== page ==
Whether you work or volunteer with teens or have some of your own, you may find yourself in a position where you have to get them to work together. If you find that it’s challenging to get them to come out of their shells or to get involved, you may want to try a team-building exercise. Here are 16 amazing team-building activities teens will actually want to do.
- The silent line-up: In this game, participants are told to organize themselves into a line ordered by a certain characteristic. So you could choose height, shoe size, birthday, etc. The catch is that they can’t talk. It’s interesting to see how teens work together when they can’t simply discuss the facts and act upon that information.
- The human knot: Have your teens stand in a circle and then put their hands in the middle. Once they do that, have them hold the nearest hands. They shouldn’t look at whose hand they hold and only hold one other hand. Now, they have to detangle themselves. They will need to work together to go over and under one another, to weave in and out. Once they’re back in an open circle, they’ve completed the challenge.
- Two truths and a lie: Go around the circle and have each person say three things about themself, two of which are true and one that is a lie. Then have the rest of the group figure out which is the lie.
- The scar game: Have each person in the group tell the story behind how they got a scar on their body.
- Photo finish: Find a straight line on the floor or use a piece of tape or string to make one. The goal is for everyone to stand on one side of the line. Then when you say go, they have to cross the line at the EXACT same time. This will take a few tries and some creative problem-solving to figure out how they can all cross at the exact time. Taking a photo for proof can make it even more fun (and precise).
- Antiques of the future: Grab a pile of random household materials (rubber bands, coffee filters, pipe cleaners, cardboard tubes) and give teams four minutes to choose one. Then, have them make up a story about the item if it were found as an “antique” 500 years in the future.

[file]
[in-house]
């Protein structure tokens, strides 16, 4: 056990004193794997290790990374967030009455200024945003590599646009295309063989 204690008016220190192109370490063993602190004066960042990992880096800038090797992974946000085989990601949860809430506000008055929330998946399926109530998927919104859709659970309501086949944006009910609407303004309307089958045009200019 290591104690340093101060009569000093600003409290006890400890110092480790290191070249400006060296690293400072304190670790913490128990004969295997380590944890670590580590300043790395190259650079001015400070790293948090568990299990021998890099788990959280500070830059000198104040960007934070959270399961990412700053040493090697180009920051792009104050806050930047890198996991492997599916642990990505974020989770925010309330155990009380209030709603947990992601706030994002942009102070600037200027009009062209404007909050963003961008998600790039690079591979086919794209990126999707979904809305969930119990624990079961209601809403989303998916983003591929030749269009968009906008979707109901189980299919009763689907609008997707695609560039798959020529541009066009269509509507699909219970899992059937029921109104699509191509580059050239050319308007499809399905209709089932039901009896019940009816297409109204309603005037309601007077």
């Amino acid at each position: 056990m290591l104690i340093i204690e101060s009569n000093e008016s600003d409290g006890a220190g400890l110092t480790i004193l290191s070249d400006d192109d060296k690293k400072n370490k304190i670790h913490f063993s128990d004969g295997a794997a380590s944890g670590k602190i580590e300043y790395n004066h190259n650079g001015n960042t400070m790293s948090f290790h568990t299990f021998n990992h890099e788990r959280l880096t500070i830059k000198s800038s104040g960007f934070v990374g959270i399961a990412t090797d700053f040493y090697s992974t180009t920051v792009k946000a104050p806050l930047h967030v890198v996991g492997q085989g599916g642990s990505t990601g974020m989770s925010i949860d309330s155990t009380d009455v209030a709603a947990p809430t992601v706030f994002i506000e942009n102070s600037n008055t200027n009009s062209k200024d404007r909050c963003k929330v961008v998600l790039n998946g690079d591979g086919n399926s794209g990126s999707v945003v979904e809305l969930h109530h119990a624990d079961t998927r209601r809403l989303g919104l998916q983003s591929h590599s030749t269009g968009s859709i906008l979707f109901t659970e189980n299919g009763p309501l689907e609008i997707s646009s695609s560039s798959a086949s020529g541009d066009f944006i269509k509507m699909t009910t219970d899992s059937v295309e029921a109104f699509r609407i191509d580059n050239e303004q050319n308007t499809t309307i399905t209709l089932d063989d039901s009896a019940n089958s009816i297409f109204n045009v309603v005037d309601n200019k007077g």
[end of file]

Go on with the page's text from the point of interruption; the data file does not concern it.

- Drawing challenge: Assign group members a partner and have them sit back-to-back. One person will receive a blank piece of paper and a pen or marker. The other will receive a piece of paper with a shape or simple drawing. The goal is for the person with blank paper to recreate the drawing using only verbal instructions from their partner.
- Rope challenge: Make a large circle out of rope for each team and put it on the floor. The entire team must stand at the edges of the circle so the rope is taut around their ankles while holding their hands in the air. Team members must take turns moving to work the rope up from ankles to wrists, keeping hands in the air at all times.
- Human marble run: Give each member of the team a length of gutter or drainpipe. The team has to transfer a tennis or golf ball from one place to another by rolling the ball from one piece of gutter to the next. Make it interesting by making the team get the ball to traverse an obstacle course or to go up and down stairs.
- The egg drop: Give participants plenty of household materials and a carton of eggs. Have them create a container for the egg and then drop it off somewhere with some height (a person standing on a chair, out the window of a building, etc). The goal is for the egg (which is raw, not hard-boiled) to stay intact after it is dropped.
- Photo scavenger hunt: This is just like a regular scavenger hunt, where you give participants a list of things to find. Except instead of having to bring objects, they simply take photos of the items. Just make sure at least one participant is in the photo: Google Images is cheating!
- Grab bag skits: Fill bags with four or five assorted household items. Break the teens into groups, and assign each group a bag, without showing them what’s inside. Have each group put on a skit based on the items in the bag.
- Desert island: Go around the group and have everyone name the items they would bring with them to a desert island. Pick a category like foods, movies, books, or personal care products.
- Big Foot: This is a fun, but tricky game in which everyone must stand up in a single file line. All the players are then blindfolded so that they cannot see. Then they’re instructed to put themselves in a line in order of smallest foot to biggest foot. Caveat: They cannot ask or state anyone’s shoe size.
- Famous names: Write the name of a famous person, past or present, on a notecard, and tape one to each person’s forehead. (Just make sure the person doesn’t see whose name is on their head.) Then have the group give the person clues while the person guesses the famous figure on their forehead.
- Someone you admire: This one is pretty straightforward: Each member of the group shares the name of a person they admire and why.
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